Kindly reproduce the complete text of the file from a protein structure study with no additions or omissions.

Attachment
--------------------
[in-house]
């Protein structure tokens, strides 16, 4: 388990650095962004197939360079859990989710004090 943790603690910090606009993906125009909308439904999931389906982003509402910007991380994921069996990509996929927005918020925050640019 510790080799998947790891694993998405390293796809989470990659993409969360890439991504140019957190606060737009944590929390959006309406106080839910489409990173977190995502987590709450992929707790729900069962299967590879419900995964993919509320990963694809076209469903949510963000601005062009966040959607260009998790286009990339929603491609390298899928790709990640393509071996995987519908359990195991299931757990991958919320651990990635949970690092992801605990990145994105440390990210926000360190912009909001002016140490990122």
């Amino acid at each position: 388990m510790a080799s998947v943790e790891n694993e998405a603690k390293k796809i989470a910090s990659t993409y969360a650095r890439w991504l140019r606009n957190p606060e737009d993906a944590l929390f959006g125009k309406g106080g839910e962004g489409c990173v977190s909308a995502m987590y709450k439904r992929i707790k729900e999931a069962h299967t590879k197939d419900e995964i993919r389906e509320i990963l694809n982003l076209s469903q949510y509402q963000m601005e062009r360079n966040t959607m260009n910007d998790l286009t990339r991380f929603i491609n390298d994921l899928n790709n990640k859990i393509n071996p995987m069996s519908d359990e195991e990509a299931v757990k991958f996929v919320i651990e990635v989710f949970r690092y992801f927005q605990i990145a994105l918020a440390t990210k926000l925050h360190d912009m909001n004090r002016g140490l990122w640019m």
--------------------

[in-house]
């Protein structure tokens, strides 16, 4: 388990650095962004197939360079859990989710004090 943790603690910090606009993906125009909308439904999931389906982003509402910007991380994921069996990509996929927005918020925050640019 510790080799998947790891694993998405390293796809989470990659993409969360890439991504140019957190606060737009944590929390959006309406106080839910489409990173977190995502987590709450992929707790729900069962299967590879419900995964993919509320990963694809076209469903949510963000601005062009966040959607260009998790286009990339929603491609390298899928790709990640393509071996995987519908359990195991299931757990991958919320651990990635949970690092992801605990990145994105440390990210926000360190912009909001002016140490990122």
């Amino acid at each position: 388990m510790a080799s998947v943790e790891n694993e998405a603690k390293k796809i989470a910090s990659t993409y969360a650095r890439w991504l140019r606009n957190p606060e737009d993906a944590l929390f959006g125009k309406g106080g839910e962004g489409c990173v977190s909308a995502m987590y709450k439904r992929i707790k729900e999931a069962h299967t590879k197939d419900e995964i993919r389906e509320i990963l694809n982003l076209s469903q949510y509402q963000m601005e062009r360079n966040t959607m260009n910007d998790l286009t990339r991380f929603i491609n390298d994921l899928n790709n990640k859990i393509n071996p995987m069996s519908d359990e195991e990509a299931v757990k991958f996929v919320i651990e990635v989710f949970r690092y992801f927005q605990i990145a994105l918020a440390t990210k926000l925050h360190d912009m909001n004090r002016g140490l990122w640019m």